The results are quite immediate, aren’t they? I’m looking at some of your pots, as we talk; some things have just been painted and some others will be ready to be painted soon…


That’s what I like about pottery! With painting you put your marks on a canvas, you take your time, it’s more a labour of love, although I like my paintings to be cheap thrills, in some aspects… I like to get the emotion you’re feeling out. If paintings take more than a couple of days or weeks they usually just get left on my to-do list because I don’t have this pent-up energy for them. I don’t like having to wait for things to dry… I like to work on long, concentrated periods. The other thing I find attractive about pottery is that I like making things people can use, it’s a whole different creative experience.

‘I want to make my pottery
work more substantial.’

We are sitting here in your studio, I see there’s been a bit of a clear out, there are a couple of canvasses that I haven’t seen before… There’s a crazy little one of a dragon… that’s new… and it looks like it has been done in an almost entirely different style. How did that come about, are you experimenting?


Well, I got some oil paints… I really wanted to do something with oil paints: I was after that thick texture. I was staying at a hotel and they had loads of framed kimonos, really nice kimonos in beautiful silks, with great dragons on the patterns, so I sketched one of them… and it was such a revelation to draw something quickly you’re not invested in. I have this canvas that has been laying around in my studio… I keep adding more and more layers onto it and after I drew this dragon - it just clicked. I’m hoping to do a little series of them and that this current body of work will allow me to work in different styles that relate to each other. When you put these canvasses next to my older work you see there’s a big difference but they all still have something in common, they all still relate to each other somehow.

Sometimes I have formed ideas, with my older paintings especially, I used to like sketching things out and then taking time painting them but I also think my art reflects my current situation. During Xmas, for example, I was touring a lot and was hardly ever in the studio so my painting was quite sporadic; I’d paint a pot and then I’d work on a drawing, then I’d come back to an older piece. I haven’t had these long, concentrated periods in my studio like I used to or like I would like… it’s quite frantic at the moment! I think my next show, whenever that will be, will probably reflect this mad energy of my life now; yeah, there’s definitely a mad ball of energy in all these works you see!

‘By no means have my band or art made it, we’re just one step ahead of other people, but I think that people need someone believing in them.’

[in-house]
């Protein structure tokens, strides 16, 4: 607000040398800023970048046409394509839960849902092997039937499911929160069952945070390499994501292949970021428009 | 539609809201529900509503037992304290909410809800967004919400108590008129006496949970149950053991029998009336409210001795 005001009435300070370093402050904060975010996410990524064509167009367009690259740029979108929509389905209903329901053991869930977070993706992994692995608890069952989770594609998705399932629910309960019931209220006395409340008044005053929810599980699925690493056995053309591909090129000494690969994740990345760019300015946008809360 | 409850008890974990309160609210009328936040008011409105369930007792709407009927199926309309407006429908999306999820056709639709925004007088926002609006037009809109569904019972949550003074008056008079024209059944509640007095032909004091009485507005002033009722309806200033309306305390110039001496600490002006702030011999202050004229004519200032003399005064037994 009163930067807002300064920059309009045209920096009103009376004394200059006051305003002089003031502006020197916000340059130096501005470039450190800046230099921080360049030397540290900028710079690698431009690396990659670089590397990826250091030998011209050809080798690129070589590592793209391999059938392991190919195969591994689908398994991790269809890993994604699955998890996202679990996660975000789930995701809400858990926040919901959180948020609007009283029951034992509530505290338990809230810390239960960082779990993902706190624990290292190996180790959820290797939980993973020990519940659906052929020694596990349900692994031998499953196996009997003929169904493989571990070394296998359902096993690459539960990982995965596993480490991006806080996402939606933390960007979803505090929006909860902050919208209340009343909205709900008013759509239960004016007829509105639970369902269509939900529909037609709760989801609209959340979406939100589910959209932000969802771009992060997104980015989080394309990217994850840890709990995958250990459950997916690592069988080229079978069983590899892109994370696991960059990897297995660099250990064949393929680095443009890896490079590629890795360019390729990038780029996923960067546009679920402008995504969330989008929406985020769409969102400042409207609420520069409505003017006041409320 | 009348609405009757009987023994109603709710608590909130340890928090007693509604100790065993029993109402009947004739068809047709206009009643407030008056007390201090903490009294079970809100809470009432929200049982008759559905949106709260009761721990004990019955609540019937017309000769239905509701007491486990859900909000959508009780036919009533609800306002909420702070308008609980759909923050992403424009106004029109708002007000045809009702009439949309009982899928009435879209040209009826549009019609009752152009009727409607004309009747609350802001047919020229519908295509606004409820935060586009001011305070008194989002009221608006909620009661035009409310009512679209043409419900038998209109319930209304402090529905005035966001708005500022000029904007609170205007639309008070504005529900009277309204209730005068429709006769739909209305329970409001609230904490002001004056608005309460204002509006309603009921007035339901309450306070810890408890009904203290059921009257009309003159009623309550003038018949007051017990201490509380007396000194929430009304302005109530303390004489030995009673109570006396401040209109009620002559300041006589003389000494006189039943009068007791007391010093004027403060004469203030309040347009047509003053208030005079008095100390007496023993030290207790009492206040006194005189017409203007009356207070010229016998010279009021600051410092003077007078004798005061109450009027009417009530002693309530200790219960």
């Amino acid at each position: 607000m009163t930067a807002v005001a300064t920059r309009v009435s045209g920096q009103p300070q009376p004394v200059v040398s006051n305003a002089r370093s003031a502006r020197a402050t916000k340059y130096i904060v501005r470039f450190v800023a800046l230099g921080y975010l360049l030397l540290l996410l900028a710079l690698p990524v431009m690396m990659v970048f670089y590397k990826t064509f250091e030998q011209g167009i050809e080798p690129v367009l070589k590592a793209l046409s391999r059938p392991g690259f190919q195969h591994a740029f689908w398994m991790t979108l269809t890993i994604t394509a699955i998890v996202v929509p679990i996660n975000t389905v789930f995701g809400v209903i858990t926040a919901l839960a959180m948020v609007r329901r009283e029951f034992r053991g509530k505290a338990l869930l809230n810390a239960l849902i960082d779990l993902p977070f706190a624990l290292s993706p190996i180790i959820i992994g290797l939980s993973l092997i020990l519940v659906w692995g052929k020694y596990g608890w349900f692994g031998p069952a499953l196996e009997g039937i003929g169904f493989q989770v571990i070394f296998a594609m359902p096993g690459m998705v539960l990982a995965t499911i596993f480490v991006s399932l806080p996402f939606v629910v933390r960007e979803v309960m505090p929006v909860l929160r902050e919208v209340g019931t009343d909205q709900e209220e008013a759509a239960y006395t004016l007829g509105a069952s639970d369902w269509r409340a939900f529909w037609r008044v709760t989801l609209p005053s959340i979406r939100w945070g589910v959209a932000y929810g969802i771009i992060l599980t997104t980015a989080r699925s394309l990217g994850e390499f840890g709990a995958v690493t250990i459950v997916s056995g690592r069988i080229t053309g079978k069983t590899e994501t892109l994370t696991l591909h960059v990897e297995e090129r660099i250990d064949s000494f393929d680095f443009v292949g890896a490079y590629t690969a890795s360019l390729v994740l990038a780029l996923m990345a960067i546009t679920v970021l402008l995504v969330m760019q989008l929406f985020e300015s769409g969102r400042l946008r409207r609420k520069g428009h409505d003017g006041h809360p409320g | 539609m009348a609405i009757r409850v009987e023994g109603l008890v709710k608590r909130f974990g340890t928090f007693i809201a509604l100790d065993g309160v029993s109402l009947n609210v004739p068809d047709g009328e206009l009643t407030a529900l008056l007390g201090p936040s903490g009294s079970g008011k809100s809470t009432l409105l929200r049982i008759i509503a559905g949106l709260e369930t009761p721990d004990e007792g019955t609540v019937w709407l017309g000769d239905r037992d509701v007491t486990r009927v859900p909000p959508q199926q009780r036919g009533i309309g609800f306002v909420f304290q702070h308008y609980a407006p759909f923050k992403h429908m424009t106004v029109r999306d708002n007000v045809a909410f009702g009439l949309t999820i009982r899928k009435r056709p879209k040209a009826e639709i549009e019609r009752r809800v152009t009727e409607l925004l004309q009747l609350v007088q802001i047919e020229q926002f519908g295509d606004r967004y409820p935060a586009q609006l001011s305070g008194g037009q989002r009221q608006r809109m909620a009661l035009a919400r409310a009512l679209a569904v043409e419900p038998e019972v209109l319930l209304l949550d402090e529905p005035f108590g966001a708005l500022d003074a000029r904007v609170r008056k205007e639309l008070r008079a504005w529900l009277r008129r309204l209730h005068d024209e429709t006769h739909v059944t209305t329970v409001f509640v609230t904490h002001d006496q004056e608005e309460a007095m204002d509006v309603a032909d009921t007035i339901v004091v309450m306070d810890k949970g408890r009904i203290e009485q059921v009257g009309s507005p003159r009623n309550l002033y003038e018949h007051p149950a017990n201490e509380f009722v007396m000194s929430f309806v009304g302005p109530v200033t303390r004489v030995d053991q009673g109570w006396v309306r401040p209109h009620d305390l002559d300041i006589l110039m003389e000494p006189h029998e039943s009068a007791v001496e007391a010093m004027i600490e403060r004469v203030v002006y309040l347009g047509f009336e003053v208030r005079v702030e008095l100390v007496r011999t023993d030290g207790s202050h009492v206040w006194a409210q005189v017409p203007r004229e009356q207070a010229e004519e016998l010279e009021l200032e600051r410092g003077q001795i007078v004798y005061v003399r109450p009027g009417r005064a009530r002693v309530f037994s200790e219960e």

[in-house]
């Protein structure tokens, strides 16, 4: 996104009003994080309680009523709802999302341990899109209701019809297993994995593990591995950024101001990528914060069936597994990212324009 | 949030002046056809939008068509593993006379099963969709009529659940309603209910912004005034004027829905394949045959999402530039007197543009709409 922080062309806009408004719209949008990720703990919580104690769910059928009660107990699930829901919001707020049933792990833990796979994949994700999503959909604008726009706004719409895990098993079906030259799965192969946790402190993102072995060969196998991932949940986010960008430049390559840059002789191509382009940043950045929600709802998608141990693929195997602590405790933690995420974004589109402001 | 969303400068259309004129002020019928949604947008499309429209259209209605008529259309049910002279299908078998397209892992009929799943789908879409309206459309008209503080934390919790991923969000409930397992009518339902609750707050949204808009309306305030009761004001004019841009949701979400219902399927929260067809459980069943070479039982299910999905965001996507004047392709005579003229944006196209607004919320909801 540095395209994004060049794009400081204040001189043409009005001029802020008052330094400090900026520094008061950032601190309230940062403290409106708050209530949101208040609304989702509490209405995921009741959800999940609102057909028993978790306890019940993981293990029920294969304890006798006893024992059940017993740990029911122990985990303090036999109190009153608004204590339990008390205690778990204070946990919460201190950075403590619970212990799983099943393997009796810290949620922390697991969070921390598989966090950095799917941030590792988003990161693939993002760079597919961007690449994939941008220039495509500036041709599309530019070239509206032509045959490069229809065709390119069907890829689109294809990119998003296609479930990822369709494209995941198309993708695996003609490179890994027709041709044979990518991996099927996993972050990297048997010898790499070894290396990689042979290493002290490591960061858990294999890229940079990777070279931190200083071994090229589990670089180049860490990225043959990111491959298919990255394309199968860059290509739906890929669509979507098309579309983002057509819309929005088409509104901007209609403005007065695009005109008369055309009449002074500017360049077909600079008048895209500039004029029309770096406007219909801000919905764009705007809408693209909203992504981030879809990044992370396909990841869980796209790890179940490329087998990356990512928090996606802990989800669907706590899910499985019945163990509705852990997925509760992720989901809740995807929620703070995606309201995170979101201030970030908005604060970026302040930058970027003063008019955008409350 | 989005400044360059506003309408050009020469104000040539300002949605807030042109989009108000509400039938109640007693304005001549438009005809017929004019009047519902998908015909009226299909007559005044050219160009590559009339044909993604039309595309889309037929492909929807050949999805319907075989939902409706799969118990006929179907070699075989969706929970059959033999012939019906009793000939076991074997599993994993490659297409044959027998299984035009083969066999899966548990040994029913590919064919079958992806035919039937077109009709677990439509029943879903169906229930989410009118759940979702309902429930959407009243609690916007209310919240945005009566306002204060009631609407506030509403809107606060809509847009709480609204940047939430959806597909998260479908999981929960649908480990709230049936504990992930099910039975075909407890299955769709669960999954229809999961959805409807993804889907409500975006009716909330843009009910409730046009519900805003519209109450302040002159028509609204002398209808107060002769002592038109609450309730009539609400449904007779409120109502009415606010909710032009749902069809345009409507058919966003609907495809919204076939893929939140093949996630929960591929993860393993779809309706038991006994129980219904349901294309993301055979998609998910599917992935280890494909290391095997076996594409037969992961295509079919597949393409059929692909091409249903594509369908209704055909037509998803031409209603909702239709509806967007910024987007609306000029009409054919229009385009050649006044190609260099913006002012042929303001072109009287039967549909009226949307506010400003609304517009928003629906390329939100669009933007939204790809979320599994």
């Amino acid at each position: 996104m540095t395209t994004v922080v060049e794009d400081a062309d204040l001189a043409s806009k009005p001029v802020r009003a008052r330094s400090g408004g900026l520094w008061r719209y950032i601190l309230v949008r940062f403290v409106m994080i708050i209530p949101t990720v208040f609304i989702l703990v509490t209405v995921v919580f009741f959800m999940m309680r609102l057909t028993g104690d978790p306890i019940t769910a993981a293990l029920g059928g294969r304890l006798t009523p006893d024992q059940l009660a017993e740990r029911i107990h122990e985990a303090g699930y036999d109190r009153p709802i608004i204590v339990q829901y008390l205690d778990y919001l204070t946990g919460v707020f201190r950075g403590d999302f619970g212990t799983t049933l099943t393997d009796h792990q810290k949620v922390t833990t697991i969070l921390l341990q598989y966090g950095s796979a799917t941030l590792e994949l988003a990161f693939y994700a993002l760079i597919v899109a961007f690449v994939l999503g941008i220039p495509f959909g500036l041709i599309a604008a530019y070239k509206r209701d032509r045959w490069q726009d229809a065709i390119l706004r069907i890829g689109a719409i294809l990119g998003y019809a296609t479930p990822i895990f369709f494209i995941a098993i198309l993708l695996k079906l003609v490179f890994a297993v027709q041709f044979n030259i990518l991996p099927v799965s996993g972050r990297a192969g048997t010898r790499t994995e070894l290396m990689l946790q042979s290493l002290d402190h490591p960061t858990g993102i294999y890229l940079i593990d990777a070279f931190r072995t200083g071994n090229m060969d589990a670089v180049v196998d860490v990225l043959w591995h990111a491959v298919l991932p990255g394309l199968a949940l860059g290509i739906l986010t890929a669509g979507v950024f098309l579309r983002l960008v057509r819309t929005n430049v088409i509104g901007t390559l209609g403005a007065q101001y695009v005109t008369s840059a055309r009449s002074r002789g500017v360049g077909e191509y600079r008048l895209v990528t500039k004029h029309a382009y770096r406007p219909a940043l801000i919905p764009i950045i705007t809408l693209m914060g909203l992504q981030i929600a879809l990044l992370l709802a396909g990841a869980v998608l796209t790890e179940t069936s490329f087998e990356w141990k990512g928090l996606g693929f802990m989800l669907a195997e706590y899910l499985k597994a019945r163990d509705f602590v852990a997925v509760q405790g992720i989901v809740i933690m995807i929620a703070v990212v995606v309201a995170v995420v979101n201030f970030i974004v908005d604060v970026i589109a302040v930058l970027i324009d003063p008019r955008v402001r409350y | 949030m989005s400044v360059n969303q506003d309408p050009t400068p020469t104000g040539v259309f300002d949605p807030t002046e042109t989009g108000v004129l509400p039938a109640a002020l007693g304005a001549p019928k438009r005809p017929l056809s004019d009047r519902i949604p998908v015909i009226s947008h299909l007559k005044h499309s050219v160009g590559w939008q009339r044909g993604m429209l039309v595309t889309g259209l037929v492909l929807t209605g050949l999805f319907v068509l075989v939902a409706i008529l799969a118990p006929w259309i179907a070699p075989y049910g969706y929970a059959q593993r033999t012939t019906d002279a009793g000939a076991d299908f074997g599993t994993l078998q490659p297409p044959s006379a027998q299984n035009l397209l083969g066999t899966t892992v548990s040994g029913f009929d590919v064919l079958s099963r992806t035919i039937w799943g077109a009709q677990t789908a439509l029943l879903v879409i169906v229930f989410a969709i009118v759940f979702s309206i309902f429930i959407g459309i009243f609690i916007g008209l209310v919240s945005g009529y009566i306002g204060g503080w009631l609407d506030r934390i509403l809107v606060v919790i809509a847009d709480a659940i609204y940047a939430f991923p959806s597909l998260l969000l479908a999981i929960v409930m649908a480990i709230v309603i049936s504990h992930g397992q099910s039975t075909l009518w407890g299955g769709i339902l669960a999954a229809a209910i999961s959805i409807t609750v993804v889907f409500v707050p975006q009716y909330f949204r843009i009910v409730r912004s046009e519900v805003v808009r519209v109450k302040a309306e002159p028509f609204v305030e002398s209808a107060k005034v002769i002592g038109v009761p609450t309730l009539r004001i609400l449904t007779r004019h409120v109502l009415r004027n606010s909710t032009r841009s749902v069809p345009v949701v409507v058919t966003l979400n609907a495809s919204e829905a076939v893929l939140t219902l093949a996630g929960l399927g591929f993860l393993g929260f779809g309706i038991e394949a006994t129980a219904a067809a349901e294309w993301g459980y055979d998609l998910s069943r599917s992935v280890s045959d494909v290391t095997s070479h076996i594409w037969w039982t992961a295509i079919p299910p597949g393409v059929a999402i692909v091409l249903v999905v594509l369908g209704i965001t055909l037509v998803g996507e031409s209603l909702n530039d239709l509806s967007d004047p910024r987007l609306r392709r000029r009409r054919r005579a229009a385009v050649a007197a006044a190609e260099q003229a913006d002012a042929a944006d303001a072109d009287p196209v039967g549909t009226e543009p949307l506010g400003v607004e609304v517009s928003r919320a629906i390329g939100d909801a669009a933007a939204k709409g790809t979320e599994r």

I’m sitting in front of a big and bold collaboration with Daisy Parris. It is an amazing bit of work. I don’t know quite how it got together like it did, but I’ve seen you two painting, actually on two different occasions, months apart… is that a good example of a finished piece between you two?


Oh, yeah definitely, we’ve done four large pieces now and it’s a really interesting experience. We really didn’t think much about the first three pieces we did together but with this one we really labored over and kept trying to add to it, to improve it; we kept coming back to it…


Do you think there might be room for you two to do something together in the future?


Yes, we’re working towards a show. We’re coming up with a proposal, an idea… People are very excited about it, and I think it’s nice to work on something new. There aren’t many artists that do that, I mean, you have Gilbert & George, Tim Noble and Sue Webster, but partnerships in art are quite a rare thing, especially in painting. We really like working in this partnership, and we’re getting really good reactions…

I think both styles are very complementary of each other. There’s your loose hand that I think she probably really appreciates and then there’s some of the tighter work that she does that just brings another layer to it. It’s all very balanced. The pieces I’ve seen you do in the past all have that; it all ends very well together…


Yeah, it’s an amazing experience… and there are all these layers as you say, everywhere you look you keep seeing different things happening. It’s all about texture. I think we both are really into all different aspects of textures and layers.


I think it’s a testament to the fact that you’re always working… that you always have something on the go…


Yeah, yeah… right.

I saw that you are looking to help people creatively through a new record label. What’s that about?


Well, I always wanted to start a label and have had this idea for a while, and it was just… this band, Ladybird, came up, and I thought we really needed to help them - they’re incredible. So the label started just out of us wanting to help them, and they’re from Kent as well which is a nice link. I want to inspire people. By no means have my band or art made it, we’re just one step ahead of other people, but I think that people need someone believing in them. And I’d love to be involved in a scene that is buzzing!

Well, it would be nice to see you do that in the art world as well.

Yeah, definitely, but I’m still learning the ropes in the art world… in a couple of years, maybe.


Well, I can’t wait for that! Thanks for the chat.


A pleasure!


Interview © by Whistleblower Gallery, 2018. All rights reserved.


If you wish to purchase any work by Laurie Vincent, please visit our shop.​